Why shouldn’t New Mexico pick winners and losers in the marketplace — i.e., engage in “economic development”?
The theoretical reasons are many, but for a real-world example, read up on the billion-dollar boondoggle that was once “heralded as the beginning of a renaissance for America’s nuclear power industry.”
South Carolina Electric & Gas and Santee Cooper have scrapped their plans for Units 2 and 3 of the Virgil C. Summer Nuclear Generating Station. The “less-than-glamorous end to an endeavor that was supposed to usher in a new age of nuclear power in the United States” is bad for ratepayers, bad for construction workers, and it’s prompted an investigation by the Palmetto State’s attorney general. (A special session could be on the way.)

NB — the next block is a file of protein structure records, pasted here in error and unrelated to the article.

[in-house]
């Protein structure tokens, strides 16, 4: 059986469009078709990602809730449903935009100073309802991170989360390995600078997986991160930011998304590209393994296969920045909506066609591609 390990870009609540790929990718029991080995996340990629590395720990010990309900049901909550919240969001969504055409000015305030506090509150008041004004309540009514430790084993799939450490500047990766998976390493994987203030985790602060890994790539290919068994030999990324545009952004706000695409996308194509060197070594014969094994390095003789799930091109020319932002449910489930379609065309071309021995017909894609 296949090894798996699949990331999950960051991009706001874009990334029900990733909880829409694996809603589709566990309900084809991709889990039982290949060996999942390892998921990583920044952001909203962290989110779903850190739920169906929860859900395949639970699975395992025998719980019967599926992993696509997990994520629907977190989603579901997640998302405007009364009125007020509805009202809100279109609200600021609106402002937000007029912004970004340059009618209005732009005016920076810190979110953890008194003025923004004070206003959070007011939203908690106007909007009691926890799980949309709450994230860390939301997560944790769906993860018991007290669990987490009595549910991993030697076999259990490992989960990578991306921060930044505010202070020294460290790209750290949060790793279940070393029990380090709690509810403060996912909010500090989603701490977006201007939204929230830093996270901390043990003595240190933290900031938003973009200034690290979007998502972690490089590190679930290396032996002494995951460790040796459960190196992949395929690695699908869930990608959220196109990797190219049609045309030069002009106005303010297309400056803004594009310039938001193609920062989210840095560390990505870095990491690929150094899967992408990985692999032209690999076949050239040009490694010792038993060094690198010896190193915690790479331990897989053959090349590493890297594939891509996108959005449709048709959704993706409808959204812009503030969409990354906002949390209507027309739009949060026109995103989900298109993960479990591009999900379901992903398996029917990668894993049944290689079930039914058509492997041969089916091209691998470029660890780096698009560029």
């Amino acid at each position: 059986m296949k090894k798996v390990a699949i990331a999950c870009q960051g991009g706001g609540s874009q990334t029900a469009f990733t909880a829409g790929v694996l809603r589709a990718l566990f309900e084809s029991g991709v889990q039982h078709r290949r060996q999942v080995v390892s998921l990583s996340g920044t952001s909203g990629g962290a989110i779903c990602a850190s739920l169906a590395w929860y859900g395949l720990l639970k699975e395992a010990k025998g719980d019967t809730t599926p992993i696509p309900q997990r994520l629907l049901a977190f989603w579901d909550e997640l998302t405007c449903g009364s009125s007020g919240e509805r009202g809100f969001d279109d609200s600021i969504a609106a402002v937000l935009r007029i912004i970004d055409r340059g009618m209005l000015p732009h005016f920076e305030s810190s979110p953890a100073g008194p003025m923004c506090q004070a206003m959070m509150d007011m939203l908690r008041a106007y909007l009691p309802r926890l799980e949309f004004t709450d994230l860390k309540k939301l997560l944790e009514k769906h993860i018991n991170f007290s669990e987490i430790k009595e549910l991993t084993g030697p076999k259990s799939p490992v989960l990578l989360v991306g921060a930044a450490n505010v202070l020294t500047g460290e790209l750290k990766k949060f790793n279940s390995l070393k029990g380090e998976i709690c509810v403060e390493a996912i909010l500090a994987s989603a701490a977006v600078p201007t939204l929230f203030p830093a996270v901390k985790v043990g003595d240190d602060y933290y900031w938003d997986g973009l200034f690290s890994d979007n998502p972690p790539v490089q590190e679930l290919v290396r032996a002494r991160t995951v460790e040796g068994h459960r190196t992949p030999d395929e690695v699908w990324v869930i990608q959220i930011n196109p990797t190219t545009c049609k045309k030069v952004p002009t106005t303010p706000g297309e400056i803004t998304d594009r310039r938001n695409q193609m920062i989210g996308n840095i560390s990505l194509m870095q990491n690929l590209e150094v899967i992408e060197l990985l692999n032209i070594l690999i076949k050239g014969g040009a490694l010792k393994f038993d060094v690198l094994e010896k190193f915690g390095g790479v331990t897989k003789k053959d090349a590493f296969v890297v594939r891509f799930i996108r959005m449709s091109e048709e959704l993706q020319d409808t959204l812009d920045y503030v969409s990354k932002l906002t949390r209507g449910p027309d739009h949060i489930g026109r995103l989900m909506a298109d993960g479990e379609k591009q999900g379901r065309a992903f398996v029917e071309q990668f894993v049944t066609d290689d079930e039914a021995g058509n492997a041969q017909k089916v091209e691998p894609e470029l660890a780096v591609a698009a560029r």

What does all this have to do with New Mexico? In 1999, the legislature created a GRT deduction for revenue “from selling uranium hexafluoride and from providing the service of enriching uranium may be deducted from gross receipts.” The perk was a giveaway to URENCO, a European consortium with a sizable share of the global market for enrichment services.
URENCO’s facility was built in Eunice. At the ribbon-cutting ceremony in 2010, former Sen. Pete Domenici “was introduced as ‘the godfather of the nuclear renaissance in the United States.'”
Well, “the nuclear renaissance in the United States” is kaput. Meanwhile, Spain’s shutting down the Santa Maria de Garona station. South Korea’s new president plans to close his country’s atomic plants. Germany’s ditching nukes. Heck, even France “has pledged to reduce its reliance on nuclear from 78% of electricity generation to 50% by 2025.”
Obviously, Errors of Enchantment wishes the best for URENCO’s New Mexico workers, and hopes that their employer remains economically viable. But the future’s looking more than a little iffy for nuclear. As for the pols who touted uranium enrichment as a growth industry for New Mexico … don’t expect any mea culpas.